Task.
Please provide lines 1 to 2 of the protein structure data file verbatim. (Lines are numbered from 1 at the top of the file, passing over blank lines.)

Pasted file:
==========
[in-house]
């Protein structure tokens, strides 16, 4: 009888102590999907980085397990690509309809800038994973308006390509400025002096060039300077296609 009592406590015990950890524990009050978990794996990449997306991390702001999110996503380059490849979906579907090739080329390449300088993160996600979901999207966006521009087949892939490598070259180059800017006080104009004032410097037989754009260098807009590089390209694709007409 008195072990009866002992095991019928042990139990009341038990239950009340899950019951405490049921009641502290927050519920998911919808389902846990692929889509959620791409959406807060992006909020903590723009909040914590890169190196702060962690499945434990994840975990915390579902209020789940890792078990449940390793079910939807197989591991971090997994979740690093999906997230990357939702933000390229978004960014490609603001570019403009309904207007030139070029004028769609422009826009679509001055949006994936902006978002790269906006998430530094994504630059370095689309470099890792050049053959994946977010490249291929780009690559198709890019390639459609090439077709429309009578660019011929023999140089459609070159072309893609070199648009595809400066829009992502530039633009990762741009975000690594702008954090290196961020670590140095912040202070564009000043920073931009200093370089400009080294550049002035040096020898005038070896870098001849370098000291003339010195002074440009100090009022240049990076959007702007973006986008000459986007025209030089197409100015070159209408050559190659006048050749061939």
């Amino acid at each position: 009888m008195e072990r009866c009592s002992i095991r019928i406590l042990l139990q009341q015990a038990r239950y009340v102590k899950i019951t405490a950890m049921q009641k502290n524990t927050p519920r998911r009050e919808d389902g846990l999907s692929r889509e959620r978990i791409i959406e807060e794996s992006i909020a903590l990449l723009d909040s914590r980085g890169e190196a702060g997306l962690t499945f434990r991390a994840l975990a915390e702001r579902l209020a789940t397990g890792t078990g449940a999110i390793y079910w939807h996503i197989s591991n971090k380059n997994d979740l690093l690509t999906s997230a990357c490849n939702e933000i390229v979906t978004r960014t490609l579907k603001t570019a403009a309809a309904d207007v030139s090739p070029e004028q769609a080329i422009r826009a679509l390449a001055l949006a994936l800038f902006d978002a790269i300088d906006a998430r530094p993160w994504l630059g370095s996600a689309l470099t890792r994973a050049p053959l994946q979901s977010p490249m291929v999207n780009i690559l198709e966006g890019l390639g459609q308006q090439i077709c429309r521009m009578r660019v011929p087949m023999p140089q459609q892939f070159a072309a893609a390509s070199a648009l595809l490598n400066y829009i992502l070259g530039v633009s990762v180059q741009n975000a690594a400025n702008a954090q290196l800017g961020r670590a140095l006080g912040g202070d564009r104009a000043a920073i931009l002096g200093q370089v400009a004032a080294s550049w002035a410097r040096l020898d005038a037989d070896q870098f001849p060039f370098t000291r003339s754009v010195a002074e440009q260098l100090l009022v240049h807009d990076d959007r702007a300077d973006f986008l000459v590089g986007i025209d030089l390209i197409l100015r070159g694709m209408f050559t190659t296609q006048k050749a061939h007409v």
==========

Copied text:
[in-house]
């Protein structure tokens, strides 16, 4: 009888102590999907980085397990690509309809800038994973308006390509400025002096060039300077296609 009592406590015990950890524990009050978990794996990449997306991390702001999110996503380059490849979906579907090739080329390449300088993160996600979901999207966006521009087949892939490598070259180059800017006080104009004032410097037989754009260098807009590089390209694709007409 008195072990009866002992095991019928042990139990009341038990239950009340899950019951405490049921009641502290927050519920998911919808389902846990692929889509959620791409959406807060992006909020903590723009909040914590890169190196702060962690499945434990994840975990915390579902209020789940890792078990449940390793079910939807197989591991971090997994979740690093999906997230990357939702933000390229978004960014490609603001570019403009309904207007030139070029004028769609422009826009679509001055949006994936902006978002790269906006998430530094994504630059370095689309470099890792050049053959994946977010490249291929780009690559198709890019390639459609090439077709429309009578660019011929023999140089459609070159072309893609070199648009595809400066829009992502530039633009990762741009975000690594702008954090290196961020670590140095912040202070564009000043920073931009200093370089400009080294550049002035040096020898005038070896870098001849370098000291003339010195002074440009100090009022240049990076959007702007973006986008000459986007025209030089197409100015070159209408050559190659006048050749061939």